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Module Specifications..

Current Academic Year 2023 - 2024

Please note that this information is subject to change.

Module Title Int.Relations Theory
Module Code LG514
School School of Law & Government
Module Co-ordinatorSemester 1: Kenneth McDonagh
Semester 2: Kenneth McDonagh
Autumn: Kenneth McDonagh
Module TeachersKenneth McDonagh
Roman-Gabriel Olar
NFQ level 9 Credit Rating 10
Pre-requisite None
Co-requisite None
Compatibles None
Incompatibles None

This course introduces students to the field of international relations theory. We will examine in some detail the main theoretical approaches in international politics and analyse how they may be helpful in explaining the most relevant issues affecting global politics today. The course is divided into two sections: Part One examines the dominant perspectives in International Relations Theory from the initiation of the discipline to the present, while Part Two looks at more recent developments that offer critiques of the mainstream approaches. Throughout the course, readings, lectures, presentations, and discussion will be directed at understanding the link between theory and practice, with a view to highlighting and understanding the complexities of contemporary global politics.

Learning Outcomes

1. Identify the main international relations theories
2. Explain the differences between the various theoretical traditions in International Relations
3. Apply the theories to real world cases
4. Analyse international events using the appropriate theoretical lense
5. Combine commensurate theories in order to formulate new approaches to international events

Workload Full-time hours per semester
Type Hours Description
Online activity20For the 2020-2021 academic year, in-class activity will take place online. This will involve a combination of lecture, seminar discussion and participatory group work
Independent Study230In addition to online synchronous activity, students will be guided through independent work which wil involve watching re-recorded lecture material and responding to questions, forum activities, independent reading and research, and assignment preparation
Total Workload: 250

All module information is indicative and subject to change. For further information,students are advised to refer to the University's Marks and Standards and Programme Specific Regulations at: http://www.dcu.ie/registry/examinations/index.shtml

Indicative Content and Learning Activities

Students will focus on the following topics and/or attend to the following

Introduction and Review
This section will introduce the students to the academic discipline of international relations and review the theories covered during the course

Early theories of IR: Thucydides, Hobbes & Machiavelli
This lecture and seminar will examine the intellectual antecedents to contemporary international relations theory and explore the use and misuse of historical thinkers within the discipline

The Emergence of IR as an academic discipline
This lecture examines the emergence of IR as a distinct academic discipine. Students will be introduced to the theory of liberalism

Non-Western approaches to International Relations
This section re-examines the field of International Relations from non-Western perspectives and looks the intersection of race, colonialism and power that shape the modern world.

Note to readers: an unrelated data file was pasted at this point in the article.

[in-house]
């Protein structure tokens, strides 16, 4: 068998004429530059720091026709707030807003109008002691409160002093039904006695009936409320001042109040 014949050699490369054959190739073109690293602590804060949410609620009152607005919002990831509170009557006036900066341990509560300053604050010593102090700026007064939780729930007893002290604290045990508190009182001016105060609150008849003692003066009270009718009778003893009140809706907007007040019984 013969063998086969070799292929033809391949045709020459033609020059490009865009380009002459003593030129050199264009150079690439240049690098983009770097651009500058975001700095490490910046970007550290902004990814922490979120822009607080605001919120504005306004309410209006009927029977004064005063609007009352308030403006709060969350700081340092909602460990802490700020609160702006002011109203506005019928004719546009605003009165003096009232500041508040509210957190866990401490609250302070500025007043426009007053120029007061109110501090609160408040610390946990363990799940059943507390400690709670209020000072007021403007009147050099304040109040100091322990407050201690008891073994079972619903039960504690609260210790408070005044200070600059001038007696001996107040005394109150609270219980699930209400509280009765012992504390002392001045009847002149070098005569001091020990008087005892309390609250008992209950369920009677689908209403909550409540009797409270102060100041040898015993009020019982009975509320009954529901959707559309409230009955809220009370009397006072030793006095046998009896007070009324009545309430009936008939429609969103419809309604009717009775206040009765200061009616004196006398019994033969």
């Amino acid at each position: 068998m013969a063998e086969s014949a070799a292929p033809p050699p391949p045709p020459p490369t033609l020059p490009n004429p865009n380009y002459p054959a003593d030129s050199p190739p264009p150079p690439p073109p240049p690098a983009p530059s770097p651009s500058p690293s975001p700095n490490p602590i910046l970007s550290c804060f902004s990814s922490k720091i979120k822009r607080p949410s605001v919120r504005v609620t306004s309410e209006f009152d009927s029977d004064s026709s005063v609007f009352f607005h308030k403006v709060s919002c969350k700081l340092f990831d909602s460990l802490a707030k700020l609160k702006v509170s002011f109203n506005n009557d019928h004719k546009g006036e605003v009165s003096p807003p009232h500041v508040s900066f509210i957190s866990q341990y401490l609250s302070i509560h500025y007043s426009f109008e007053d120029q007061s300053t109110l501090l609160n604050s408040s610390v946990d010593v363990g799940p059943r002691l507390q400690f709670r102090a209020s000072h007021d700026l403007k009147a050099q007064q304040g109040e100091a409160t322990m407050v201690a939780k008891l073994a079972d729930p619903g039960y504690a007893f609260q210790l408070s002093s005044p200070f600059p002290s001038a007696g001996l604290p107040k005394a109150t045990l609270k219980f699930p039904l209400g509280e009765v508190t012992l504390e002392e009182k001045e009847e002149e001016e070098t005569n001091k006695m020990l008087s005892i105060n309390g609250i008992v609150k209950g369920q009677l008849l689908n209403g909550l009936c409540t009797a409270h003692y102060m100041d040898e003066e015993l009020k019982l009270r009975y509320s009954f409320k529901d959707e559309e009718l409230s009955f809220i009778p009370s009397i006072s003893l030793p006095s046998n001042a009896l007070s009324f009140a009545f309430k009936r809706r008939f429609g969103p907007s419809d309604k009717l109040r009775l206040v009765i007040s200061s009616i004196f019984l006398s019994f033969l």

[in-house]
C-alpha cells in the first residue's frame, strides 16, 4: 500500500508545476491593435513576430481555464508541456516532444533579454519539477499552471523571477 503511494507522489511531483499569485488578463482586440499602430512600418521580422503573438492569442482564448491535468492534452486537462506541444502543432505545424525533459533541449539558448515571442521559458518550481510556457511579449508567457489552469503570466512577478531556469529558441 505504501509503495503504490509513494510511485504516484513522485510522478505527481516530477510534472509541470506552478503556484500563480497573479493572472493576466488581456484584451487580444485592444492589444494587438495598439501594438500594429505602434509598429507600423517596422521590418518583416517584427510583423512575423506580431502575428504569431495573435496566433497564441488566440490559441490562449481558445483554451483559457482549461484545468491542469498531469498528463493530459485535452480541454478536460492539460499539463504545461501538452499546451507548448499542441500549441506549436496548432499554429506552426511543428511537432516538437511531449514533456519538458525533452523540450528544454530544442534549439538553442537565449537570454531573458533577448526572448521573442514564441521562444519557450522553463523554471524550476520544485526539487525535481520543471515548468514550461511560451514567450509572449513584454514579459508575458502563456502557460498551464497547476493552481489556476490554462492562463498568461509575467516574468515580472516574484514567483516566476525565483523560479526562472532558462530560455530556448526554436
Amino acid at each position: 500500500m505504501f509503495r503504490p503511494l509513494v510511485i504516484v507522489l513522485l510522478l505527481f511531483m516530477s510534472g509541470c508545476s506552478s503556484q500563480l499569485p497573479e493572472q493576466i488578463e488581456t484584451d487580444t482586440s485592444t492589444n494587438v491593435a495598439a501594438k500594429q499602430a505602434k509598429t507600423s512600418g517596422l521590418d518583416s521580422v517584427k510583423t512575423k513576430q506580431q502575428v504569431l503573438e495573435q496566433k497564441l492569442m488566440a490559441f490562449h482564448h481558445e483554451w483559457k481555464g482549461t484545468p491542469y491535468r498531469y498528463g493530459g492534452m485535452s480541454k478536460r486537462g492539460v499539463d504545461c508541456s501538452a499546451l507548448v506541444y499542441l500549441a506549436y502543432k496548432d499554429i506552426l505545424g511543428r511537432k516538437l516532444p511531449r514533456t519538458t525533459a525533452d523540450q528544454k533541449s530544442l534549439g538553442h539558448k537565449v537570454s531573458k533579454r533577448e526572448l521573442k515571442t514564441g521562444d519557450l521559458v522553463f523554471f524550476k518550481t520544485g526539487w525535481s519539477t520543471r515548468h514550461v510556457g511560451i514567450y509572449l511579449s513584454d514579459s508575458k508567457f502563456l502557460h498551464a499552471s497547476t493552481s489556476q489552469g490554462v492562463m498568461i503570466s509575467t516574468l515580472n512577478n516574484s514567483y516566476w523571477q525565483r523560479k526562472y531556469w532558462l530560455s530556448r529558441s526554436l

Add women & stir? – Feminism and IR
Gender has increasingly pushed to the fore as a relevant category for understaning IR. This lecture looks at the feminist contribution and examines the future of a more gender conscious IR

Carr, Morgenthau & the Birth of Realism
This lecture introduces modern Realism as an approach to IR through examining the works of Hans Morgenthau and EH Carr

Science v Tradition: Behaviouralism v the English School
This lecture looks at the 2nd debate. This will be placed in the context of debates within the Philosophy of the Social Sciences and the implications of these debates for researchers in IR

Structure and Systems: Neo Realism and Neo-Liberalism
This lecture explores the main differences between the two main theories IR in the contemporary mainstream of the discipline

Post-positivism – Critique or Crisis?
This lecture looks at alternative approaches to IR theory that challenge positivist social science

Constructivism – A via media?
This lecture examines attempts by Constructivist scholars to build a bridge between the contemporary mainstream and the more radical approaches of Post-postivist scholars

Critical Theory
Does IR theory have duty to speak truth to power? This lecture explores this question by way of examining the contribution of the Frankfurt School and Gramsci to IR theory

Assessment Breakdown
Continuous Assessment100% Examination Weight0%
Course Work Breakdown
TypeDescription% of totalAssessment Date
EssayA selection of questions will be posted in Week 2. The final essay should be 3000 words in length.60%Week 12
AssignmentBook Review30%Week 9
ParticipationSubmit 3 questions on a weekly basis for class discussion based on the assigned readings10%Every Week
Reassessment Requirement Type
Resit arrangements are explained by the following categories;
1 = A resit is available for all components of the module
2 = No resit is available for 100% continuous assessment module
3 = No resit is available for the continuous assessment component
This module is category 1
Indicative Reading List

  • Tim Dunne, Milja Kurki and Steve Smith: 2016, International Relations Theories: Discipline and Diversity,
Other Resources

Programme or List of Programmes
MIRMA in International Relations
Date of Last Revision26-SEP-07

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